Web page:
Three years (and 11 months, but who’s counting?) after his first appearance at Superfly’s Lone Star Music Emporium, songwriting legend and acclaimed visual artist Terry Allen returned to the San Marcos, Texas record shop for an encore in-store performance on Saturday, Nov. 19. Allen’s first in-store at Superfly’s, back on Jan. 22, 2013, marked the release of that year’s Bottom of the World, his first new album in 13 years. The occasion this time around was the recent reissue of his iconic second album, 1979’s Lubbock (on everything), on lavishly packaged vinyl and CD by the record label Paradise of Bachelors — which early in 2016 also reissued Allen’s equally essential 1975 debut, Juarez. 

Although the bulk of his set (for which he was accompanied by his son Bukka Allen on accordion and old friend and Panhandle Mystery Band mate Richard Bowden on fiddle and mandolin) focused on those two albums, Allen also treated fans to a pair of surprises from elsewhere in his catalog. He opened with “Wilderness of This World,” a song from 1996 album Human Remains that Allen co-wrote with David Byrne of Talking Heads fame (video above). A few songs later, in between a four-song suite from Juarez and a trio from Lubbock, he offered up the even more obscure — but as he noted himself, very “timely” — “Yo Ho Ho” (video above). Originally featured on his terrific 1986 collection of non-album tracks, The Silent Majority: Terry Allen’s Greatest Missed Hits, “Yo Ho Ho” was later re-recorded by Allen for 2004’s 13 Ways to Live, a various artists album conceptualized and produced but his son Bukka’s instrumental trio/production team, Screen Door Music.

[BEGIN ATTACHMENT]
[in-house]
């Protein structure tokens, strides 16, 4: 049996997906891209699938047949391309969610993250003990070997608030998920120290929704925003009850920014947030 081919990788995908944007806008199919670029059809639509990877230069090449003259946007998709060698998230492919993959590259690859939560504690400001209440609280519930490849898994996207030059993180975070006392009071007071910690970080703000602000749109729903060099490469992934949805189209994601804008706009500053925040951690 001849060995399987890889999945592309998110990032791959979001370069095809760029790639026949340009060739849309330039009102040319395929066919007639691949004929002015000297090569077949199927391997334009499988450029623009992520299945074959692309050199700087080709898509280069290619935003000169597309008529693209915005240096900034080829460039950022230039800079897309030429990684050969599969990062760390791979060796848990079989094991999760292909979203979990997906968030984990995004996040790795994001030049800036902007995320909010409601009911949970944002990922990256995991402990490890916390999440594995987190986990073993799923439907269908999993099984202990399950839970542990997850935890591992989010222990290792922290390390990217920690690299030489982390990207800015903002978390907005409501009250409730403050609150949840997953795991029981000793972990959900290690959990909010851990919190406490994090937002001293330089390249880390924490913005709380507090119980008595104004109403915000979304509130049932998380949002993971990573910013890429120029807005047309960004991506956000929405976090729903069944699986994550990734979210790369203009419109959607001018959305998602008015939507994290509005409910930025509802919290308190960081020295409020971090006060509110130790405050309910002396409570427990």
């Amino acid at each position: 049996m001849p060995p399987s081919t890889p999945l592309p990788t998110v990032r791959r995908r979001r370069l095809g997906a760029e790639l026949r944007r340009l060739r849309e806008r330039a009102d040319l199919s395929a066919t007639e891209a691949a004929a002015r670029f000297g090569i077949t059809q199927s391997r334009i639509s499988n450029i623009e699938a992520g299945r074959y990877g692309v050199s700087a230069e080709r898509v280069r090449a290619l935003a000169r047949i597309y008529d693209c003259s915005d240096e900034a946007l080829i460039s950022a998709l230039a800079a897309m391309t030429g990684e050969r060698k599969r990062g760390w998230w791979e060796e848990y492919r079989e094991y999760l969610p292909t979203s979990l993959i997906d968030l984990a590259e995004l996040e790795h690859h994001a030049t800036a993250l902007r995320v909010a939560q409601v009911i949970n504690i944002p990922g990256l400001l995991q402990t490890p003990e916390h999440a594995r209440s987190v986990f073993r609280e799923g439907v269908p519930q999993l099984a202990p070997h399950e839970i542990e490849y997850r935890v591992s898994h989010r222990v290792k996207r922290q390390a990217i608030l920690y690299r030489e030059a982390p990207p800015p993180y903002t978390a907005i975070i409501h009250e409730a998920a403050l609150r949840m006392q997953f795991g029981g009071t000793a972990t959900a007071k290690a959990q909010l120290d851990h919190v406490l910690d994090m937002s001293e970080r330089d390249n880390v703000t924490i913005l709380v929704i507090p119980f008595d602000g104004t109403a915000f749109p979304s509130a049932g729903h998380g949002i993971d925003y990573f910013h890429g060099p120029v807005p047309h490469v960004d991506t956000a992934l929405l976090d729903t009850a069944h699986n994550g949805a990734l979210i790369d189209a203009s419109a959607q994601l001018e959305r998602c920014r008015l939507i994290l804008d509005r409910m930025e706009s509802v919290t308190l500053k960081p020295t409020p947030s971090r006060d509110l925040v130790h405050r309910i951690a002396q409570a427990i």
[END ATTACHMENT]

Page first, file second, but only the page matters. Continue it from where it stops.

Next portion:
Related: Terry Allen: “The Juarez Device” and “There Oughta Be a Law Against Sunny Southern California”